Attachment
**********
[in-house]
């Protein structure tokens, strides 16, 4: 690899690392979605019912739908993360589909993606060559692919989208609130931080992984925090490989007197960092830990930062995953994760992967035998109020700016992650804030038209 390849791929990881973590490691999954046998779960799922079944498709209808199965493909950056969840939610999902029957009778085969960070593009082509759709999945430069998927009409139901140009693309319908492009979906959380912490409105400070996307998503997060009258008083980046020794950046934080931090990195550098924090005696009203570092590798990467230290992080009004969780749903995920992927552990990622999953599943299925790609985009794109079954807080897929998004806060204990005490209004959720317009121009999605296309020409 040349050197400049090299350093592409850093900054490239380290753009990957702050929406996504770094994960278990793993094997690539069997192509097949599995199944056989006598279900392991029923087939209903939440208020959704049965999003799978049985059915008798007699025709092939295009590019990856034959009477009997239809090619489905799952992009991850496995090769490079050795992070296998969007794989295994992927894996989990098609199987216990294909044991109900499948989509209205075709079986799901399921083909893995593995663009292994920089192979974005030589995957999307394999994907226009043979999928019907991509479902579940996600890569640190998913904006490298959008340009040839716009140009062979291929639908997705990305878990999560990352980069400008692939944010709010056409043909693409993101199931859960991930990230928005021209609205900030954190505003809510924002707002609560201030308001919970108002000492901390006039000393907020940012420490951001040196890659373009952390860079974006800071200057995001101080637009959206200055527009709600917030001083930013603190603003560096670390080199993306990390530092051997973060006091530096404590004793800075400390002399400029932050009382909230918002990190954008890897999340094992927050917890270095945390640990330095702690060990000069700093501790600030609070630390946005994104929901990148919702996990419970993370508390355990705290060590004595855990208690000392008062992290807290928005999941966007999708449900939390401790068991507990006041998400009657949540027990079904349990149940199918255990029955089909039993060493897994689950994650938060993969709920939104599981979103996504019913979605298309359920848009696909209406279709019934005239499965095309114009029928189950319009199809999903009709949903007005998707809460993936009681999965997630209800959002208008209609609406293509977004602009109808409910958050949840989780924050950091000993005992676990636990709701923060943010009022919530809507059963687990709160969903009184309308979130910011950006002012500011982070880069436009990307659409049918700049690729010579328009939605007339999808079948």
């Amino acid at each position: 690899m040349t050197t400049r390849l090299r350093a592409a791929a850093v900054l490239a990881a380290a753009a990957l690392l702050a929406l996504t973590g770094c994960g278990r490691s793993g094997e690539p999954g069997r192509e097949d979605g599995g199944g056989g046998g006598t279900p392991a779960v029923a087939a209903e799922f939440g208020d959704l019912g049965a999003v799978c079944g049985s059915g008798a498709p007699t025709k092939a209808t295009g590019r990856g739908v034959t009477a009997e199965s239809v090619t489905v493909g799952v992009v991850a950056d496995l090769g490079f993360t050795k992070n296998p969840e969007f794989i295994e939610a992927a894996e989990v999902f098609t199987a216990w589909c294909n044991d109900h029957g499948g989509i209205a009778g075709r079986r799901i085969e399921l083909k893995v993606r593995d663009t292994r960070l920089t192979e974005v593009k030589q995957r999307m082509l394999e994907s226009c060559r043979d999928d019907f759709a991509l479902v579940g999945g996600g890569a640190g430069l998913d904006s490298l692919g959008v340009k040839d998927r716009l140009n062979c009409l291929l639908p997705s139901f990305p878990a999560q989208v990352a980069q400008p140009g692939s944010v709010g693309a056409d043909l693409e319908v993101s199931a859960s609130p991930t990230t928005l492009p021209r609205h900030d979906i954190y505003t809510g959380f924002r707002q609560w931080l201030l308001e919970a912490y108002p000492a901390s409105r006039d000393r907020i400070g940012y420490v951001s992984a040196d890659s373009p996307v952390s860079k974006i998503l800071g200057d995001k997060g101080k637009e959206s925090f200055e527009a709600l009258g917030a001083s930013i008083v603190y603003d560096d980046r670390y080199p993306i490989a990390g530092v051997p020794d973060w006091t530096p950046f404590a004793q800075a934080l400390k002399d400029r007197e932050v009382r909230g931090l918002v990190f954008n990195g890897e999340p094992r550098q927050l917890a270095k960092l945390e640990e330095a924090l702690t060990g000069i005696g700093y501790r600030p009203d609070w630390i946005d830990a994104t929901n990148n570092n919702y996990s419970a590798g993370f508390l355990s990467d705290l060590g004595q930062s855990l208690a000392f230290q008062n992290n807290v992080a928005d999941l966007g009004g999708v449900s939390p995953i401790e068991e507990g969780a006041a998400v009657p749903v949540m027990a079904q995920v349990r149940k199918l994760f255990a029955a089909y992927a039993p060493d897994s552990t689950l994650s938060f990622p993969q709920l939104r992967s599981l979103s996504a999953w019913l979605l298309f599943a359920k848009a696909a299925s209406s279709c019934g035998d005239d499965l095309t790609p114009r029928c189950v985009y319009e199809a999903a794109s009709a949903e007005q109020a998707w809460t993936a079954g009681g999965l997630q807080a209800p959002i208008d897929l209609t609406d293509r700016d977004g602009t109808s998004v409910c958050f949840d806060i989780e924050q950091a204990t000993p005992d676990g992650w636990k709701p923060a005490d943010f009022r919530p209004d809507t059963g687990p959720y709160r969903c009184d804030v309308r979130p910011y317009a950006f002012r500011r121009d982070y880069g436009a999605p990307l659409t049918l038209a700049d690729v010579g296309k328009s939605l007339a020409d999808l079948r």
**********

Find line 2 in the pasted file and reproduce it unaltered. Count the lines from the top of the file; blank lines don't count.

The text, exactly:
């Protein structure tokens, strides 16, 4: 690899690392979605019912739908993360589909993606060559692919989208609130931080992984925090490989007197960092830990930062995953994760992967035998109020700016992650804030038209 390849791929990881973590490691999954046998779960799922079944498709209808199965493909950056969840939610999902029957009778085969960070593009082509759709999945430069998927009409139901140009693309319908492009979906959380912490409105400070996307998503997060009258008083980046020794950046934080931090990195550098924090005696009203570092590798990467230290992080009004969780749903995920992927552990990622999953599943299925790609985009794109079954807080897929998004806060204990005490209004959720317009121009999605296309020409 040349050197400049090299350093592409850093900054490239380290753009990957702050929406996504770094994960278990793993094997690539069997192509097949599995199944056989006598279900392991029923087939209903939440208020959704049965999003799978049985059915008798007699025709092939295009590019990856034959009477009997239809090619489905799952992009991850496995090769490079050795992070296998969007794989295994992927894996989990098609199987216990294909044991109900499948989509209205075709079986799901399921083909893995593995663009292994920089192979974005030589995957999307394999994907226009043979999928019907991509479902579940996600890569640190998913904006490298959008340009040839716009140009062979291929639908997705990305878990999560990352980069400008692939944010709010056409043909693409993101199931859960991930990230928005021209609205900030954190505003809510924002707002609560201030308001919970108002000492901390006039000393907020940012420490951001040196890659373009952390860079974006800071200057995001101080637009959206200055527009709600917030001083930013603190603003560096670390080199993306990390530092051997973060006091530096404590004793800075400390002399400029932050009382909230918002990190954008890897999340094992927050917890270095945390640990330095702690060990000069700093501790600030609070630390946005994104929901990148919702996990419970993370508390355990705290060590004595855990208690000392008062992290807290928005999941966007999708449900939390401790068991507990006041998400009657949540027990079904349990149940199918255990029955089909039993060493897994689950994650938060993969709920939104599981979103996504019913979605298309359920848009696909209406279709019934005239499965095309114009029928189950319009199809999903009709949903007005998707809460993936009681999965997630209800959002208008209609609406293509977004602009109808409910958050949840989780924050950091000993005992676990636990709701923060943010009022919530809507059963687990709160969903009184309308979130910011950006002012500011982070880069436009990307659409049918700049690729010579328009939605007339999808079948």